The concept of vanishing point has long been in charge of 25hr sailing’s ‘misconception’ of depth. Along with their eyes that have been trained to recognize vanishing points, there were many tools, technologies, and specialized equipment that construct different focuses that constitute the field of visibility. An eye bound to the surface of a flat screen pushes the image into another surface that grows and shrinks both lightly and quickly. Is an eye that reads depth from an image the same as an aged eye?
The left and right eyes on our faces see the same object as slightly dislocated and overlapped images. When the two minutely different scenes are combined into one, a sense of seeing three-dimensional objects starts operating. Thus, to see the depth and thickness of objects, our eyes must ‘have a gap’ between them. A scene has to be overlapped in a slightly ‘dislocated’ manner. And this sense of ‘having a gap,’ ‘being dislocated,’ and ‘overlapping’ are the frames through which 25hr sailing deals with their subject, Kukdo Theater. Of course, Kukdo Theater has already been in the state of an overlap in dislocation for a long time. In the exhibition Descend towards Vortex,3 25hr sailing takes Kukdo Theater –which is demolished to become the Hotel Kukdo – as a landing point where the time that has not arrived ‘yet’ and the space that has arrived ‘already’ encounter each other, reading it in a continuous stream of culture.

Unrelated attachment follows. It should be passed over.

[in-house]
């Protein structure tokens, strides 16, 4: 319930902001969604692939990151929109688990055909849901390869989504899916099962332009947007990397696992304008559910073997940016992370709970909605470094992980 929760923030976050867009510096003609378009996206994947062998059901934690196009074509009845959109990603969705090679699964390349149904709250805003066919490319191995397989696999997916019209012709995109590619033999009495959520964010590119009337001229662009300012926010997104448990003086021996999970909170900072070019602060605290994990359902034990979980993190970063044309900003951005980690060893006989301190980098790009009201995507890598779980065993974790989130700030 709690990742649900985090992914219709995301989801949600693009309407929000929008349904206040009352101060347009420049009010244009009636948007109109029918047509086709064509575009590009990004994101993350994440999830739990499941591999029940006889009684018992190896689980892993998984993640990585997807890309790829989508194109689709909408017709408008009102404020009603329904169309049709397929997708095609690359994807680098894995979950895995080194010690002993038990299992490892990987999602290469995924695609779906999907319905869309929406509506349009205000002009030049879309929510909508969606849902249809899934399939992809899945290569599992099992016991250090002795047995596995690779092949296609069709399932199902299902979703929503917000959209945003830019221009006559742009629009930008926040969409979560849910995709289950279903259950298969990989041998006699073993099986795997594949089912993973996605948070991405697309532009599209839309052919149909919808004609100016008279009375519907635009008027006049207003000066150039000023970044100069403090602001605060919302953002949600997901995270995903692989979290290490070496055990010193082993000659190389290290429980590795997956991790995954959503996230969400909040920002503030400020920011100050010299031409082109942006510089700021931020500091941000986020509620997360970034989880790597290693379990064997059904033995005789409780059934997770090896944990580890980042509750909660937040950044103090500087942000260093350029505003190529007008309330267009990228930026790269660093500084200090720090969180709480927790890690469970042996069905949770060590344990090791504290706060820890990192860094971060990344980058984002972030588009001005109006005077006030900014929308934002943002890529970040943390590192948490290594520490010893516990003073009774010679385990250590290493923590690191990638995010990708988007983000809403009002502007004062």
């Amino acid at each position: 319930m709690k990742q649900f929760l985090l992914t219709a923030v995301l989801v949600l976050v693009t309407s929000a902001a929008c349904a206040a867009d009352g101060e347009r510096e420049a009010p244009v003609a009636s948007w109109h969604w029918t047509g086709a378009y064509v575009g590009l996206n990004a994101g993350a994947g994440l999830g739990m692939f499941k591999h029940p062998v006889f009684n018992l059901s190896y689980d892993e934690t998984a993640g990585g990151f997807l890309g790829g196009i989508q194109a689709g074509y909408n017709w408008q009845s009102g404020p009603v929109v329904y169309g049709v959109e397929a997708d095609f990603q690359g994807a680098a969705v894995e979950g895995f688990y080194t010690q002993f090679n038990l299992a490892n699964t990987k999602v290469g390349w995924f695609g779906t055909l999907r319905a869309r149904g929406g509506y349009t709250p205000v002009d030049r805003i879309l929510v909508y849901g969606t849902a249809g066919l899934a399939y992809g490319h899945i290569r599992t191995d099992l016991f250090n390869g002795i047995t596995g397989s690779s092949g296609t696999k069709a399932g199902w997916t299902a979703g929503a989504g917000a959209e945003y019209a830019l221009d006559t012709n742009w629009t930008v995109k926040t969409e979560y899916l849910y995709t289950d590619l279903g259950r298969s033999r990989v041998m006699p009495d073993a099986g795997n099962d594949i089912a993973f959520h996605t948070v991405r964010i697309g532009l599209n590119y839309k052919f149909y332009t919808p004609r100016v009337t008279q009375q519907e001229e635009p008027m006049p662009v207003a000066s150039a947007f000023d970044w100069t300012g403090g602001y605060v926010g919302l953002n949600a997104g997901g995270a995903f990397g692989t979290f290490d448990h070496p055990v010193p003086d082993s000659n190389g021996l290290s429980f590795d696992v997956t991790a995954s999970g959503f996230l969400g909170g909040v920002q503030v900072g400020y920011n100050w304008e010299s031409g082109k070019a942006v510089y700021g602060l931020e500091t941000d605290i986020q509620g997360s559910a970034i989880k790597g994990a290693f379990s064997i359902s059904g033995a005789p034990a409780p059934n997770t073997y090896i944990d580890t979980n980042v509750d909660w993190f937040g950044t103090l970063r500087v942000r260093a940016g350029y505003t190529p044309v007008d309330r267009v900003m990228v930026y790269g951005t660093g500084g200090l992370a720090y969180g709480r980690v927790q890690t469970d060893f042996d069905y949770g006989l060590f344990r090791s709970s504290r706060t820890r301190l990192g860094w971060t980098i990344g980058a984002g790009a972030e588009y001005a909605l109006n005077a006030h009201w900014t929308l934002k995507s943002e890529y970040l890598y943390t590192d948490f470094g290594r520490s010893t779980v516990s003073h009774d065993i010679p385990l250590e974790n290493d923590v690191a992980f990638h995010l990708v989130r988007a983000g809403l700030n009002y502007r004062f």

25hr sailing gathers newspaper articles, books, academic papers, and accounts about Kukdo Theater to summarize the narrative of the building, which is coupled with images of the building’s surface. Soft curves that are taken from plants, columns that stand in a vertical direction, splendid decorations, and straight-lined windows: As figures from different periods are layered over the architectural surface of Kukdo Theater, a pattern of time dislocated from the official records.